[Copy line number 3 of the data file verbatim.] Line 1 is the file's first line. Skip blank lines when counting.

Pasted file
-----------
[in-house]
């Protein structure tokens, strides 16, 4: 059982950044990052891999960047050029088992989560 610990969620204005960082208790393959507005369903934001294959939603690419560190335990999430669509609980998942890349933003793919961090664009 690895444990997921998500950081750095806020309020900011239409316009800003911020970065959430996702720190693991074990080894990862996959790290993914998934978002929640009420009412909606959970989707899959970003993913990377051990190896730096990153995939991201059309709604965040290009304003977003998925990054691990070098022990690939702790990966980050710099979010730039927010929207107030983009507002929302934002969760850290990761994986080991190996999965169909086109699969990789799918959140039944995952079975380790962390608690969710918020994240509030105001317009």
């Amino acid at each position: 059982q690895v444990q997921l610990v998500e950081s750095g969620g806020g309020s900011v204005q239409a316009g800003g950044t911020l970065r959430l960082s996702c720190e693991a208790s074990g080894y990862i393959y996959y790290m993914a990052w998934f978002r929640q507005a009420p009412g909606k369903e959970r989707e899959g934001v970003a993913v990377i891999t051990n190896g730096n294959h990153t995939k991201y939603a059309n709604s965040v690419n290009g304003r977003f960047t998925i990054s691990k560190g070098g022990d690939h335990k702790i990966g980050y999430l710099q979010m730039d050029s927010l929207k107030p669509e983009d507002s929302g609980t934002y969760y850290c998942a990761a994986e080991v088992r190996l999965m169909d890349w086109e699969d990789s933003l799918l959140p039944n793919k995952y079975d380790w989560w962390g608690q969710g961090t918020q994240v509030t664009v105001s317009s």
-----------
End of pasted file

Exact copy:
């Amino acid at each position: 059982q690895v444990q997921l610990v998500e950081s750095g969620g806020g309020s900011v204005q239409a316009g800003g950044t911020l970065r959430l960082s996702c720190e693991a208790s074990g080894y990862i393959y996959y790290m993914a990052w998934f978002r929640q507005a009420p009412g909606k369903e959970r989707e899959g934001v970003a993913v990377i891999t051990n190896g730096n294959h990153t995939k991201y939603a059309n709604s965040v690419n290009g304003r977003f960047t998925i990054s691990k560190g070098g022990d690939h335990k702790i990966g980050y999430l710099q979010m730039d050029s927010l929207k107030p669509e983009d507002s929302g609980t934002y969760y850290c998942a990761a994986e080991v088992r190996l999965m169909d890349w086109e699969d990789s933003l799918l959140p039944n793919k995952y079975d380790w989560w962390g608690q969710g961090t918020q994240v509030t664009v105001s317009s």